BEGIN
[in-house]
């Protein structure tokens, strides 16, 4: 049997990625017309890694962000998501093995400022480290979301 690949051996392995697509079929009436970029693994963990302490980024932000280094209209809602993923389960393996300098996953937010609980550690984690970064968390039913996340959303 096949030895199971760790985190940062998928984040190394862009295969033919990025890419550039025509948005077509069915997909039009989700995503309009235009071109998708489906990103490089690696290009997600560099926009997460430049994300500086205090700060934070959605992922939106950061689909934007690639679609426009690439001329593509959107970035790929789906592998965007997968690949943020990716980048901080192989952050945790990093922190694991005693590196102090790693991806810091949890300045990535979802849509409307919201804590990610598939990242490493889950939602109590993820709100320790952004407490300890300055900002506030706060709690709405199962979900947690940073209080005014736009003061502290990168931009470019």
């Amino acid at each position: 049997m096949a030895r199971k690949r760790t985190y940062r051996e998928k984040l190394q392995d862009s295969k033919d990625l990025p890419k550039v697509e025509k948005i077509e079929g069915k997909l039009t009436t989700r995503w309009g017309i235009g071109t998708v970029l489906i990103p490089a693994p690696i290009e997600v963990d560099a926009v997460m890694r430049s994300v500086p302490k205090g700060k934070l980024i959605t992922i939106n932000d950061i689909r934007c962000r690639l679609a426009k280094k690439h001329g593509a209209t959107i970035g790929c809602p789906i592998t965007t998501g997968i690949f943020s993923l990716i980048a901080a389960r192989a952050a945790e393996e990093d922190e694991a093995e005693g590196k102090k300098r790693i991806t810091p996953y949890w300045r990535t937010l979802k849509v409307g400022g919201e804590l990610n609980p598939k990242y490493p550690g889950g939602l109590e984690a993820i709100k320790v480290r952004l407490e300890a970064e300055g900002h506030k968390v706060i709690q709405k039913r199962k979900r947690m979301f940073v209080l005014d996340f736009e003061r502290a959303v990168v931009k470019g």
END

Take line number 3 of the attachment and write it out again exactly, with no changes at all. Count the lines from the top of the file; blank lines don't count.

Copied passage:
């Amino acid at each position: 049997m096949a030895r199971k690949r760790t985190y940062r051996e998928k984040l190394q392995d862009s295969k033919d990625l990025p890419k550039v697509e025509k948005i077509e079929g069915k997909l039009t009436t989700r995503w309009g017309i235009g071109t998708v970029l489906i990103p490089a693994p690696i290009e997600v963990d560099a926009v997460m890694r430049s994300v500086p302490k205090g700060k934070l980024i959605t992922i939106n932000d950061i689909r934007c962000r690639l679609a426009k280094k690439h001329g593509a209209t959107i970035g790929c809602p789906i592998t965007t998501g997968i690949f943020s993923l990716i980048a901080a389960r192989a952050a945790e393996e990093d922190e694991a093995e005693g590196k102090k300098r790693i991806t810091p996953y949890w300045r990535t937010l979802k849509v409307g400022g919201e804590l990610n609980p598939k990242y490493p550690g889950g939602l109590e984690a993820i709100k320790v480290r952004l407490e300890a970064e300055g900002h506030k968390v706060i709690q709405k039913r199962k979900r947690m979301f940073v209080l005014d996340f736009e003061r502290a959303v990168v931009k470019g």